If forced to compliment the fan fiction turned
porno feature film franchise, then I would have to say that "Fifty Shades of Grey" and its two sequels had a very smart marketing team. Released on Valentine's Day weekends in 2015, 2017 and 2018, the films attracted a significant demographic, that of single women and their "Galentines" who, serious about the film or not, found a way to spend the Hallmark holiday without feeling like Bridget Jones: in a permanent state of spinsterhood.
It worked. Year after year, the films performed, bringing their box office total to over $1.25 billion. On this holiday in particular (and without meaning to generalize or offend my fellow women who choose to screen "The Seventh Seal" on Valentine's Day instead), moviegoers tend to seek out cheesy, feel-good movies with hot stars, low expectations and little commitment to following a complex plot line.
What you don't expect to come out in time for the weekend of chocolate hearts is a film about the true-to-life tribulations of marriage, a scarily accurate depiction of a union at its lowest point. "Downhill" is that film, a strange dark indie that premiered at Sundance and stars comedy heavy-hitters Julia Louis-Dreyfus and Will Ferrell. A remake of Ruben Östlund’s 2014 Swedish film "Force Majeure", "Downhill" is the perfect example of how big-name stars don't always make a film better.
That doesn't mean a strange script can keep talent from shining through. Louis-Dreyfus delivers a raw and nuanced performance, riding on pathos rather than punchlines; Ferrell is, likewise, free of the expectation that he replicate any number of his silly, outlandish performances, ones that have helped establish his career and appeal to mass audiences. In fact, Ferrell is actually quite unlikeable in the role of Pete Staunton, an American workaholic. He and wife Billie (Louis-Dreyfus) along with their two sons are on a ski vacation in Austria to disconnect from their phones and reconnect as a family.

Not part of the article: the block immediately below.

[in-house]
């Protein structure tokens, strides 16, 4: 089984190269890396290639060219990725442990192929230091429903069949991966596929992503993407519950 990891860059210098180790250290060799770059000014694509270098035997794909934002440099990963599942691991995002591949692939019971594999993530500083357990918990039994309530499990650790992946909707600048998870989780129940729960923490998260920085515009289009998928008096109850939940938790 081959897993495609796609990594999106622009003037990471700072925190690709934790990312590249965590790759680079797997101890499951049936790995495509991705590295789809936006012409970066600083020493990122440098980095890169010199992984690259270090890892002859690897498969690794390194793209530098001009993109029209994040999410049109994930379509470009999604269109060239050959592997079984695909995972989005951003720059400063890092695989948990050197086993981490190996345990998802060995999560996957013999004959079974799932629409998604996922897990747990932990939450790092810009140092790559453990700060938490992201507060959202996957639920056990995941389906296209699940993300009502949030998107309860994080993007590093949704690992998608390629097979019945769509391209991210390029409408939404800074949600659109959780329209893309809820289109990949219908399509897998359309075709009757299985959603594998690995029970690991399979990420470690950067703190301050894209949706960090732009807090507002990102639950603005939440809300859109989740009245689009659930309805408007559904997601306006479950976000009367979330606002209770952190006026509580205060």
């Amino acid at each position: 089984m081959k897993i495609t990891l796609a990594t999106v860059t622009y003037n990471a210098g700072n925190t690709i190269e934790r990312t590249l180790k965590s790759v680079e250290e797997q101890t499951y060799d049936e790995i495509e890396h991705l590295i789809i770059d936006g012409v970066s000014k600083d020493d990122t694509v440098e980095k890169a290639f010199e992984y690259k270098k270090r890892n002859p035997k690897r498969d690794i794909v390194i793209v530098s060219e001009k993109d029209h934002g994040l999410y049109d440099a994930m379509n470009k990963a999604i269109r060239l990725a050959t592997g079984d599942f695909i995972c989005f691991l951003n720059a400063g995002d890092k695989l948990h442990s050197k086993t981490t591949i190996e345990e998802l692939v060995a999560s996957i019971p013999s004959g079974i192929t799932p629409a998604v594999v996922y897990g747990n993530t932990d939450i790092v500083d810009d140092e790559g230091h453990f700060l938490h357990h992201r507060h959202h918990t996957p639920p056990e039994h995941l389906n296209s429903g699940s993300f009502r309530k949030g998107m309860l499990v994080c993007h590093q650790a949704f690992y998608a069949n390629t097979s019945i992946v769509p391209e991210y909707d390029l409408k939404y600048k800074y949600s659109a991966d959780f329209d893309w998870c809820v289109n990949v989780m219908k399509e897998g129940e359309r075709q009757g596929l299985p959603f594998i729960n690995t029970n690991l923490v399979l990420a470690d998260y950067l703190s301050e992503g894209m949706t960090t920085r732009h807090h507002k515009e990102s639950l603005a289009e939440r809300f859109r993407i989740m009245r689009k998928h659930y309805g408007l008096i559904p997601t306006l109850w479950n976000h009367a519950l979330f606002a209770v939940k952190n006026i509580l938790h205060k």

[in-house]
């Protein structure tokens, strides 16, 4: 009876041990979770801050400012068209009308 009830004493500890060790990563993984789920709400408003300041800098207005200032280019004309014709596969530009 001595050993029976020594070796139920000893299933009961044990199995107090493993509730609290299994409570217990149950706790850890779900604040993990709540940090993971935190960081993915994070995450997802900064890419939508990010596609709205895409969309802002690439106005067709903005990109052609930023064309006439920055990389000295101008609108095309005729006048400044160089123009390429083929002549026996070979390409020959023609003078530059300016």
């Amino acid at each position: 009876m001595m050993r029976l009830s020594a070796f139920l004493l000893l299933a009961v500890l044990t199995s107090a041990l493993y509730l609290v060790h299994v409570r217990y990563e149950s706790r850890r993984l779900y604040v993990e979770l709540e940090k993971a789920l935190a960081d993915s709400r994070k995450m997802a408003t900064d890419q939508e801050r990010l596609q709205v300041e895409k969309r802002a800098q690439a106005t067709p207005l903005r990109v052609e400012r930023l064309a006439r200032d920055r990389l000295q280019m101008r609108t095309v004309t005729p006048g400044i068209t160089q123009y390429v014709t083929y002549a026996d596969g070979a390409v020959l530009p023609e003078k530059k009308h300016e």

While they lunch on a patio overlooking the mountains, a controlled avalanche goes awry, sending billowing clouds of snow and ice racing towards them. As the wall of white hits, the couple reacts in very different ways. Billie jumps to protect her children, attempting to shield them from impact. Pete grabs his phone and runs from the table, leaving his family behind. No one is hurt, but when the snow settles, Pete and Billie find themselves on thin ice in a marriage that may have frozen over.
If it's not obvious, the setting - a remote ski resort in the snowy Alps - is the perfect symbol for the couple's relationship. The characters are constantly struggling through mounds of snow, bundling up for an outing only to realize they are missing an innocuous glove. Or else they are impaired by cumbersome ski equipment, laboring to walk due to heavy boots or sore calves or both. The ski lifts take them to the top of the mountain, only for them to go flying back down.
It is an apt allegory for marriage, particularly theirs. Billie grows increasingly disgusted with Pete as he refuses to acknowledge that his reaction to the traumatic event was not paternally protective in the least. Pete is suffering through a midlife crisis following the death of his father, and in his grief, he is focused only on living life to the fullest.
"Every day is all we have," Pete repeats in nearly every conversation he has throughout the film. It is his excuse for doing silly things, like signing the family up for heli skiing or inviting his work buddy to join in the family vacation. It's not just Billie who looks at him differently following the avalanche incident. His children also distance themselves from him, leaning into their mother and losing themselves in movies back at the hotel room. Kristofer Hivju (aka Tormund in "Game of Thrones"), who starred in the Swedish original, makes a fun cameo. Miranda Otto has a strange role as the resort's concierge who also encourages Billie to stray, a side story that doesn't resonate and or jive with Billie's character.
To its credit, the film perfectly captures the type of fights that couples who have been together for many years engage in. They are mostly quiet arguments: strained silence while brushing teeth in front of different bathroom mirrors, clipped declarations of the days agenda, wordlessly sleeping in the other room, avoiding dinner just the two of you by roping in anyone else to cushion the gaping tear in the fabric.
It's a real upper, this one. Despite its realism, "Downhill" isn't a particularly good film. The disconnect between Pete and Billie is tangible from the start, not just as a product of the event, and the lack of chemistry between Louis-Dreyfus and Ferrell never really allows you to invest in their relationship. They operate like moons on separate orbits circling completely different planets; each are starring in his and her own film, not the same one, and by the end, it feels like maybe it would have been more fun to have jumped off the edge of a mountain than have watched this couple fight on one.